U.S. Pat. No. 5,352,558, having a common assignee as the present application, discloses a roller for removal of excess carrier liquid from a liquid developed image, comprising a rigid porous electroconductive supportive core, a conformable microporous resistive foam material provided around the core, and a pressure controller for providing a positive or negative pressure to the roller.

In accordance with one aspect of the present invention, there is provided a system for removing excess liquid from a liquid developed image having toner particles immersed in a liquid carrier on an image bearing surface, comprising: a contact member for contacting the liquid developed image on the image bearing member to remove at least a portion of the liquid carrier; a vacuum source coupled to the contact member for generating a negative pressure to induce air and liquid flow so as to draw removed liquid carrier through the contact member; and a nonpermeable membrane member partially surrounding the contact member in an area not adjacent to the image bearing surface for reducing surface area of the contact member which is exposed to atmosphere to create a vacuum sealing arrangement such that the reduced pressure induced air and liquid flow is delivered to a selected area. In one particular embodiment, this liquid removal system also includes a cleaning member for contacting the nonpermeable member, the cleaning member being adapted to remove residual parasitic solids or liquids from the surface of the nonpermeable member. In this embodiment, the nonpermeable membrane may be used to simultaneously selectively localize the area of vacuum enhancement while continuously cleaning the surface of the contact vacuum member. The cleaning of the contact vacuum member can be accomplished either by the random removal caused by continued contact between the membrane and the contact member or with an electrically biased roll which may be situated behind the belt to vacuum member interface.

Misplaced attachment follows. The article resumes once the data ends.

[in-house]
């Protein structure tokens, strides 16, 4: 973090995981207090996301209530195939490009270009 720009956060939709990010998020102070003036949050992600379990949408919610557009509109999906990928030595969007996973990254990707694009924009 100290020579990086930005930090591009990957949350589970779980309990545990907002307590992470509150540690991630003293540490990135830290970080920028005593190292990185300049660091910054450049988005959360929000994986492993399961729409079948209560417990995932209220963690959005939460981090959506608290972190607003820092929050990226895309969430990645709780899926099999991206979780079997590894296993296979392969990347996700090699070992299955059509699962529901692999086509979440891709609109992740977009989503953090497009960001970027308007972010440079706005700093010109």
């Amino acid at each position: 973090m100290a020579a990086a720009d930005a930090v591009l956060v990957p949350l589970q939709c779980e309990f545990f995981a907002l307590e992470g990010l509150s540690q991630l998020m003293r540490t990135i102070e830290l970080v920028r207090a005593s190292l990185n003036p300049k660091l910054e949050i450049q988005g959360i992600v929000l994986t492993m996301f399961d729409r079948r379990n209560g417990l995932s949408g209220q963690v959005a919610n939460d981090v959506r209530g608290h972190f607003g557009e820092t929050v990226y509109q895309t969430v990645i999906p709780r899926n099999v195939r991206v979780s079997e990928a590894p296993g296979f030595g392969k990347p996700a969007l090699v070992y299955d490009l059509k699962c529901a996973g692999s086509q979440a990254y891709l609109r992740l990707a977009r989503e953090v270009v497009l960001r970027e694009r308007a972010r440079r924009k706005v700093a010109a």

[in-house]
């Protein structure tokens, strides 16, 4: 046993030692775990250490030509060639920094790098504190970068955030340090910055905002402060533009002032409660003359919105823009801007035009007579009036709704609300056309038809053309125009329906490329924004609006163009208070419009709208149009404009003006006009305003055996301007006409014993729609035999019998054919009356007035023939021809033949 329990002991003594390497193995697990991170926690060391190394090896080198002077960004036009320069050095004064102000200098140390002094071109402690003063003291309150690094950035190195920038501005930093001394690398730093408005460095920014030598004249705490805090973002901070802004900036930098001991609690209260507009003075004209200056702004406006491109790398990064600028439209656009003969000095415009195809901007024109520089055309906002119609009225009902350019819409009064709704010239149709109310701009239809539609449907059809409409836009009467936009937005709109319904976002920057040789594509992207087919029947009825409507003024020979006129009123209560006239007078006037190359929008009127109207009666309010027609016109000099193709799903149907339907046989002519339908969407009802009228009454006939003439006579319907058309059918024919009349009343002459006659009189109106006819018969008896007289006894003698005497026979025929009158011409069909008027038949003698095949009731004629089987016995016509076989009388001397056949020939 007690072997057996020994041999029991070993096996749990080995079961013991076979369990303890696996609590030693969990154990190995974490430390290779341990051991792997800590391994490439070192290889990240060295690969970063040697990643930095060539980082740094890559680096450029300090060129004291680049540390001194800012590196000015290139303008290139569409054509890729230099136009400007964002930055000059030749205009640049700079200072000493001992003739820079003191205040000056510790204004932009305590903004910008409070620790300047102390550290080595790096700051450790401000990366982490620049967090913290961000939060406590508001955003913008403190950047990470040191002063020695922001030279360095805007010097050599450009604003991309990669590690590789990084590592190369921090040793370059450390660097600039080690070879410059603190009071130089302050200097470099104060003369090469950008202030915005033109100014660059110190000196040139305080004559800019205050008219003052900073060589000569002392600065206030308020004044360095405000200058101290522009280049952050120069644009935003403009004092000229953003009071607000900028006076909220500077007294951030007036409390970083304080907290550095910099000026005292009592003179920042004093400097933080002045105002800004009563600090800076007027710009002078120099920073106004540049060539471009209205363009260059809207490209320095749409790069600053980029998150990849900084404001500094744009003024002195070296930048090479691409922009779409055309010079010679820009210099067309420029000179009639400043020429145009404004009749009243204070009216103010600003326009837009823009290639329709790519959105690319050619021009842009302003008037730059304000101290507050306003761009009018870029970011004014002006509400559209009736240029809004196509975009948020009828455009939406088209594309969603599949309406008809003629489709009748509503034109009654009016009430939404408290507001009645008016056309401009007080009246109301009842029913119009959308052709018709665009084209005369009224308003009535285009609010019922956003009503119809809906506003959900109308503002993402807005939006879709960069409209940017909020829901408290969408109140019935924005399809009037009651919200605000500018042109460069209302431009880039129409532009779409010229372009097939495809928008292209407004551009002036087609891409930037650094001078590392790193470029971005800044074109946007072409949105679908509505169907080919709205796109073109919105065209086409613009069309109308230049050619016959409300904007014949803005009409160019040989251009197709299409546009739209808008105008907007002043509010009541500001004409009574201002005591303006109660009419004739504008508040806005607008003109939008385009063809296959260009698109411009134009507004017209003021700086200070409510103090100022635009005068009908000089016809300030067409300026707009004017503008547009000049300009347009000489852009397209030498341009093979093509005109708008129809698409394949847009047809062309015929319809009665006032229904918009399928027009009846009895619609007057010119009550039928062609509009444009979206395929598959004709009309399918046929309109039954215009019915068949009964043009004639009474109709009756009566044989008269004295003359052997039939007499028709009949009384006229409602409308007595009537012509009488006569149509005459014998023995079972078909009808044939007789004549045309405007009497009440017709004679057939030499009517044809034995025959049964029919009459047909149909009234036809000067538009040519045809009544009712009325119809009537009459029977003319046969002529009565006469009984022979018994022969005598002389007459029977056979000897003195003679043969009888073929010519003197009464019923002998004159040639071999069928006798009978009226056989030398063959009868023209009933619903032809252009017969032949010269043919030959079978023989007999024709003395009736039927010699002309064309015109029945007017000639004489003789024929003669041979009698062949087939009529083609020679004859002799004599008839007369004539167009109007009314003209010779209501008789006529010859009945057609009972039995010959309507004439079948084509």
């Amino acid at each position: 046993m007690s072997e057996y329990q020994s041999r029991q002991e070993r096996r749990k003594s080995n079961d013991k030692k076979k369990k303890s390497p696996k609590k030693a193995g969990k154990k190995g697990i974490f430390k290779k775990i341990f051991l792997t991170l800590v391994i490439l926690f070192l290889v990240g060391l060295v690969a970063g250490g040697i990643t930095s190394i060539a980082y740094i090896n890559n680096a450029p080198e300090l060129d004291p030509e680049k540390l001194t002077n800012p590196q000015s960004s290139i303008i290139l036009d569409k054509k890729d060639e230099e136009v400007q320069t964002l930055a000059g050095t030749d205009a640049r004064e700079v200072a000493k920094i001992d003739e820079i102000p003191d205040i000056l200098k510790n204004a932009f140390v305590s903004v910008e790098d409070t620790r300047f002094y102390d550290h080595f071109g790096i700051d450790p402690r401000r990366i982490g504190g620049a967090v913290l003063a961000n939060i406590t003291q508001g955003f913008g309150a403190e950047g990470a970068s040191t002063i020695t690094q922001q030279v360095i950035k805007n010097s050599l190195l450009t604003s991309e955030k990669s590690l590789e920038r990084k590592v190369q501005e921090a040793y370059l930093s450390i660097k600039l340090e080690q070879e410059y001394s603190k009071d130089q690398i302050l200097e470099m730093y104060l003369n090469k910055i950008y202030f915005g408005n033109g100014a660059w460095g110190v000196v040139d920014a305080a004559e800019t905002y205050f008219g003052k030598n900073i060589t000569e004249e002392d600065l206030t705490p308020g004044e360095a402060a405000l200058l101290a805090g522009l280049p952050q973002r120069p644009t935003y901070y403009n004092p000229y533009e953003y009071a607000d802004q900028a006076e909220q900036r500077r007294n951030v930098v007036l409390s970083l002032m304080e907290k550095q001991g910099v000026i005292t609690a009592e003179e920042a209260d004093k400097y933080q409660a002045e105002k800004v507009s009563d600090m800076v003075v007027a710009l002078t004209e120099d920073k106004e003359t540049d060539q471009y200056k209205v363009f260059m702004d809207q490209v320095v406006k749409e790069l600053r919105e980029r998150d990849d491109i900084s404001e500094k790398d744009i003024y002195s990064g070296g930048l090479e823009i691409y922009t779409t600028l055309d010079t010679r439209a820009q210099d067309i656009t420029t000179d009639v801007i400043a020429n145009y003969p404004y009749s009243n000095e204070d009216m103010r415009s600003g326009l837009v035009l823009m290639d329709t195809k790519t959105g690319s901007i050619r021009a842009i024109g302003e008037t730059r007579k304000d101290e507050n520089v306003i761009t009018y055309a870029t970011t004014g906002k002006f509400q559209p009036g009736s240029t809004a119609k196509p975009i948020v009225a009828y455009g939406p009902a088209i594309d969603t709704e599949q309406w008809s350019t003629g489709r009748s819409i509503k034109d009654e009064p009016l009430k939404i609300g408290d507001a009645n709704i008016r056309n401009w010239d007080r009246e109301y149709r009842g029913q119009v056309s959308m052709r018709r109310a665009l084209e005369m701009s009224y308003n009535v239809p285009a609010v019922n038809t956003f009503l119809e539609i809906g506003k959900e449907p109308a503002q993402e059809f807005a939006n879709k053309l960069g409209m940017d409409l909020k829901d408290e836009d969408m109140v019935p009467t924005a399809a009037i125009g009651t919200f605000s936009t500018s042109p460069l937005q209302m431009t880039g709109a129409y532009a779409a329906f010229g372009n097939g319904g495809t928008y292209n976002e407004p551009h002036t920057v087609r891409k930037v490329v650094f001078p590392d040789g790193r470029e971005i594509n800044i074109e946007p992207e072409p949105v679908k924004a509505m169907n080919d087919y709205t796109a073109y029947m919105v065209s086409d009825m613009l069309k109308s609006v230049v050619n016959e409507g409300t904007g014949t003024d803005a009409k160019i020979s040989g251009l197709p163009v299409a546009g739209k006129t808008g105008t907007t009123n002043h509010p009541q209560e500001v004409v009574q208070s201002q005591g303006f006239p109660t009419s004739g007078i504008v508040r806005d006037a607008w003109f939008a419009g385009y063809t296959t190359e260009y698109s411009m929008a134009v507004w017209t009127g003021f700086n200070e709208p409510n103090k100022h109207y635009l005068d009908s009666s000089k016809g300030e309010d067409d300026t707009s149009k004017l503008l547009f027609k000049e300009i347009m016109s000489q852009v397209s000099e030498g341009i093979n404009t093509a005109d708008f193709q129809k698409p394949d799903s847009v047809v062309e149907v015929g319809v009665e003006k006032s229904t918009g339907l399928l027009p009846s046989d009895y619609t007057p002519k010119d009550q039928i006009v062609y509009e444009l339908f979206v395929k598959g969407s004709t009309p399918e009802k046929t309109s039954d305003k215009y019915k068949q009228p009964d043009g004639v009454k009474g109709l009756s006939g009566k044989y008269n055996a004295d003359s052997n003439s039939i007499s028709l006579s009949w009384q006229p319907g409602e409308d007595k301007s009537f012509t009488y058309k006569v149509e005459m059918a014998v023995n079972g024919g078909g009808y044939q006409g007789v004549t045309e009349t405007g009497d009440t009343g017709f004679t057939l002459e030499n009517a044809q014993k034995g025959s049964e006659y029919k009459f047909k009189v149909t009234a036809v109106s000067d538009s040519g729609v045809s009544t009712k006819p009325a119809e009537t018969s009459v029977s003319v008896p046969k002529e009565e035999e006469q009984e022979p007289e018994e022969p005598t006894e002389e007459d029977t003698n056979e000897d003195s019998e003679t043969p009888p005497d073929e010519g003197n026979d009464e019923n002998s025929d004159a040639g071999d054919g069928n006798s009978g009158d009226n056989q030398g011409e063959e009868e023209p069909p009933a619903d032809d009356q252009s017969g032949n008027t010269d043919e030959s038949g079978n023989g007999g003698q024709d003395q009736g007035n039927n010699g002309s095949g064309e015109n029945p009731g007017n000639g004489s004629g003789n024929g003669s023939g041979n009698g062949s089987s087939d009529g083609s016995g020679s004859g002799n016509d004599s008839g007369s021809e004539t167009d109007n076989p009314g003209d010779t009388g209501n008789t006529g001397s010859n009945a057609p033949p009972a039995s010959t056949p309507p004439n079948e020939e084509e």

In accordance with another aspect of the present invention, a liquid ink type electrostatographic printing machine is provided, including a system for removing excess liquid from a liquid developed image having toner particles immersed in a liquid carrier on an image bearing surface, comprising: a contact member for contacting the liquid developed image on the image bearing member to remove at least a portion of the liquid carrier; a vacuum source coupled to the contact member for generating a partial vacuum to draw removed liquid carrier through the contact member; and a nonpermeable membrane member partially surrounding the contact member in an area not adjacent to the image bearing surface for reducing surface area of the contact member which is exposed to atmosphere to create a vacuum sealing arrangement such that the partial vacuum induced negative air and liquid flow is delivered to a selected area.